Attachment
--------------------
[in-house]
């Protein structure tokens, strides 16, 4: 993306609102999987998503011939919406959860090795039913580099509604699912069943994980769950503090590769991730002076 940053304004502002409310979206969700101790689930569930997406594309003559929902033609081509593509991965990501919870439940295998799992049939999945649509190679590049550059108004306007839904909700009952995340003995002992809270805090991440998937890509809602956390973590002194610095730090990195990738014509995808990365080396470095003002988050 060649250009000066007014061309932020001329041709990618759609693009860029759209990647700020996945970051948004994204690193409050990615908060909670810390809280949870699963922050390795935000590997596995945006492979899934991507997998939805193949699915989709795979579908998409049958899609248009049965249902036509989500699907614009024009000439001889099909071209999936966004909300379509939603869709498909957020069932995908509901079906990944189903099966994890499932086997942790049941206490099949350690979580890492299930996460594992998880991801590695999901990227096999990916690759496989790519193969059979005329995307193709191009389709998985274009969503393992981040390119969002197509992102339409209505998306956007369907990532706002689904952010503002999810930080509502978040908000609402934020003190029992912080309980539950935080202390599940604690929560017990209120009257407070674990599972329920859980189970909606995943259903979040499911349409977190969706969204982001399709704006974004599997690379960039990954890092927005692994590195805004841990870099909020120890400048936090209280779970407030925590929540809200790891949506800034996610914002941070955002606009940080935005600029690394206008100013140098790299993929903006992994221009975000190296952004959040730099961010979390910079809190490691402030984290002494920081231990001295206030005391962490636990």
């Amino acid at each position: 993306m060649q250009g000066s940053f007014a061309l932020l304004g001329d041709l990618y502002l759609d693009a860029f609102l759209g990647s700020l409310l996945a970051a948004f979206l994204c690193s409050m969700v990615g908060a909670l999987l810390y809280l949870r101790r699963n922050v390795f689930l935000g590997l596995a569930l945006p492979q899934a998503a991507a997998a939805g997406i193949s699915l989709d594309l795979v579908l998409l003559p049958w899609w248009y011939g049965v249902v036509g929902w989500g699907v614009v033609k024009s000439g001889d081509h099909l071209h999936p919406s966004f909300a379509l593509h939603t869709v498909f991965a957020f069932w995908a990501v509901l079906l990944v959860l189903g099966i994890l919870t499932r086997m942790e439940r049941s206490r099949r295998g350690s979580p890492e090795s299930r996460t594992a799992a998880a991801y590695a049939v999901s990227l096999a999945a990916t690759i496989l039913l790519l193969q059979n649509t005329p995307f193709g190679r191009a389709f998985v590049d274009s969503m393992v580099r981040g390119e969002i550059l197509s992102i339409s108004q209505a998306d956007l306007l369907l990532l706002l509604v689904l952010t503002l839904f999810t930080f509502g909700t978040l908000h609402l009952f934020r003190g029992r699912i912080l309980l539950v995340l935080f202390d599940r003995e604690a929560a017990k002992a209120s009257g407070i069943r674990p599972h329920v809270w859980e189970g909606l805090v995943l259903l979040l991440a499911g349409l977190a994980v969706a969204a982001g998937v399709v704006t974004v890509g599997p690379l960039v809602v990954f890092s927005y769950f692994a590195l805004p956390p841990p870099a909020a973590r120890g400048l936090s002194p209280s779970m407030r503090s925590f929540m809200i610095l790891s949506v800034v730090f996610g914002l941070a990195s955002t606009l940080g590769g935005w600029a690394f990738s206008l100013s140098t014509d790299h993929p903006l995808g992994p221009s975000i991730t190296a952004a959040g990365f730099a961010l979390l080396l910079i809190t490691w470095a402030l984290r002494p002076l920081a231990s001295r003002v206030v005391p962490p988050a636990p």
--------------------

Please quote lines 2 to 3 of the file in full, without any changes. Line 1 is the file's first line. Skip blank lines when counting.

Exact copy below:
């Protein structure tokens, strides 16, 4: 993306609102999987998503011939919406959860090795039913580099509604699912069943994980769950503090590769991730002076 940053304004502002409310979206969700101790689930569930997406594309003559929902033609081509593509991965990501919870439940295998799992049939999945649509190679590049550059108004306007839904909700009952995340003995002992809270805090991440998937890509809602956390973590002194610095730090990195990738014509995808990365080396470095003002988050 060649250009000066007014061309932020001329041709990618759609693009860029759209990647700020996945970051948004994204690193409050990615908060909670810390809280949870699963922050390795935000590997596995945006492979899934991507997998939805193949699915989709795979579908998409049958899609248009049965249902036509989500699907614009024009000439001889099909071209999936966004909300379509939603869709498909957020069932995908509901079906990944189903099966994890499932086997942790049941206490099949350690979580890492299930996460594992998880991801590695999901990227096999990916690759496989790519193969059979005329995307193709191009389709998985274009969503393992981040390119969002197509992102339409209505998306956007369907990532706002689904952010503002999810930080509502978040908000609402934020003190029992912080309980539950935080202390599940604690929560017990209120009257407070674990599972329920859980189970909606995943259903979040499911349409977190969706969204982001399709704006974004599997690379960039990954890092927005692994590195805004841990870099909020120890400048936090209280779970407030925590929540809200790891949506800034996610914002941070955002606009940080935005600029690394206008100013140098790299993929903006992994221009975000190296952004959040730099961010979390910079809190490691402030984290002494920081231990001295206030005391962490636990």
């Amino acid at each position: 993306m060649q250009g000066s940053f007014a061309l932020l304004g001329d041709l990618y502002l759609d693009a860029f609102l759209g990647s700020l409310l996945a970051a948004f979206l994204c690193s409050m969700v990615g908060a909670l999987l810390y809280l949870r101790r699963n922050v390795f689930l935000g590997l596995a569930l945006p492979q899934a998503a991507a997998a939805g997406i193949s699915l989709d594309l795979v579908l998409l003559p049958w899609w248009y011939g049965v249902v036509g929902w989500g699907v614009v033609k024009s000439g001889d081509h099909l071209h999936p919406s966004f909300a379509l593509h939603t869709v498909f991965a957020f069932w995908a990501v509901l079906l990944v959860l189903g099966i994890l919870t499932r086997m942790e439940r049941s206490r099949r295998g350690s979580p890492e090795s299930r996460t594992a799992a998880a991801y590695a049939v999901s990227l096999a999945a990916t690759i496989l039913l790519l193969q059979n649509t005329p995307f193709g190679r191009a389709f998985v590049d274009s969503m393992v580099r981040g390119e969002i550059l197509s992102i339409s108004q209505a998306d956007l306007l369907l990532l706002l509604v689904l952010t503002l839904f999810t930080f509502g909700t978040l908000h609402l009952f934020r003190g029992r699912i912080l309980l539950v995340l935080f202390d599940r003995e604690a929560a017990k002992a209120s009257g407070i069943r674990p599972h329920v809270w859980e189970g909606l805090v995943l259903l979040l991440a499911g349409l977190a994980v969706a969204a982001g998937v399709v704006t974004v890509g599997p690379l960039v809602v990954f890092s927005y769950f692994a590195l805004p956390p841990p870099a909020a973590r120890g400048l936090s002194p209280s779970m407030r503090s925590f929540m809200i610095l790891s949506v800034v730090f996610g914002l941070a990195s955002t606009l940080g590769g935005w600029a690394f990738s206008l100013s140098t014509d790299h993929p903006l995808g992994p221009s975000i991730t190296a952004a959040g990365f730099a961010l979390l080396l910079i809190t490691w470095a402030l984290r002494p002076l920081a231990s001295r003002v206030v005391p962490p988050a636990p």